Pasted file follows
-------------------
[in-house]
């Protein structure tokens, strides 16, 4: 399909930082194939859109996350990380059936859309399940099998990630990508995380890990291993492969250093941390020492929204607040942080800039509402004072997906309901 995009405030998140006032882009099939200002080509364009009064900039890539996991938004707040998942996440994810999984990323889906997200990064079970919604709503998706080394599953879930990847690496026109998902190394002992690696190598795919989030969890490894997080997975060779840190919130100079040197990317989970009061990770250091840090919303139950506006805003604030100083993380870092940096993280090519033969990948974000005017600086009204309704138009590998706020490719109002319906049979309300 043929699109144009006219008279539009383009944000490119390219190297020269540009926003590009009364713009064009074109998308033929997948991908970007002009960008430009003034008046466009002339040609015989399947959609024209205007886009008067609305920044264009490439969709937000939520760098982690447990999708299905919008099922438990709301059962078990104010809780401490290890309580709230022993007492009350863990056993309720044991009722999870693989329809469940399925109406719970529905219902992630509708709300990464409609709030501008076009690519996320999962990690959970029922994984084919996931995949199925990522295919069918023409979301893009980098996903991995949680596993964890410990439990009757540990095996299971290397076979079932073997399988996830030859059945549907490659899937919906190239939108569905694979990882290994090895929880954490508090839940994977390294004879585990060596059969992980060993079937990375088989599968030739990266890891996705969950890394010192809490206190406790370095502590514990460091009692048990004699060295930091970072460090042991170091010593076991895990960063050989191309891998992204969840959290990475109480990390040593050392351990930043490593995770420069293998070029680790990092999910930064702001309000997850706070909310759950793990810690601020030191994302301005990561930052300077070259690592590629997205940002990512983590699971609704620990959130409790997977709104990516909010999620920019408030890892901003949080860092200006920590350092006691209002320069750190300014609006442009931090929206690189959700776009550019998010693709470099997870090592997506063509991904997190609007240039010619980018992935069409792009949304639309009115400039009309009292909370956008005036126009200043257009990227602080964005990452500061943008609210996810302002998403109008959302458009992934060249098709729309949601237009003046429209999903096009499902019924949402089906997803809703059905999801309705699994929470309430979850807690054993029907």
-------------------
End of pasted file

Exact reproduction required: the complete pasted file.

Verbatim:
[in-house]
């Protein structure tokens, strides 16, 4: 399909930082194939859109996350990380059936859309399940099998990630990508995380890990291993492969250093941390020492929204607040942080800039509402004072997906309901 995009405030998140006032882009099939200002080509364009009064900039890539996991938004707040998942996440994810999984990323889906997200990064079970919604709503998706080394599953879930990847690496026109998902190394002992690696190598795919989030969890490894997080997975060779840190919130100079040197990317989970009061990770250091840090919303139950506006805003604030100083993380870092940096993280090519033969990948974000005017600086009204309704138009590998706020490719109002319906049979309300 043929699109144009006219008279539009383009944000490119390219190297020269540009926003590009009364713009064009074109998308033929997948991908970007002009960008430009003034008046466009002339040609015989399947959609024209205007886009008067609305920044264009490439969709937000939520760098982690447990999708299905919008099922438990709301059962078990104010809780401490290890309580709230022993007492009350863990056993309720044991009722999870693989329809469940399925109406719970529905219902992630509708709300990464409609709030501008076009690519996320999962990690959970029922994984084919996931995949199925990522295919069918023409979301893009980098996903991995949680596993964890410990439990009757540990095996299971290397076979079932073997399988996830030859059945549907490659899937919906190239939108569905694979990882290994090895929880954490508090839940994977390294004879585990060596059969992980060993079937990375088989599968030739990266890891996705969950890394010192809490206190406790370095502590514990460091009692048990004699060295930091970072460090042991170091010593076991895990960063050989191309891998992204969840959290990475109480990390040593050392351990930043490593995770420069293998070029680790990092999910930064702001309000997850706070909310759950793990810690601020030191994302301005990561930052300077070259690592590629997205940002990512983590699971609704620990959130409790997977709104990516909010999620920019408030890892901003949080860092200006920590350092006691209002320069750190300014609006442009931090929206690189959700776009550019998010693709470099997870090592997506063509991904997190609007240039010619980018992935069409792009949304639309009115400039009309009292909370956008005036126009200043257009990227602080964005990452500061943008609210996810302002998403109008959302458009992934060249098709729309949601237009003046429209999903096009499902019924949402089906997803809703059905999801309705699994929470309430979850807690054993029907």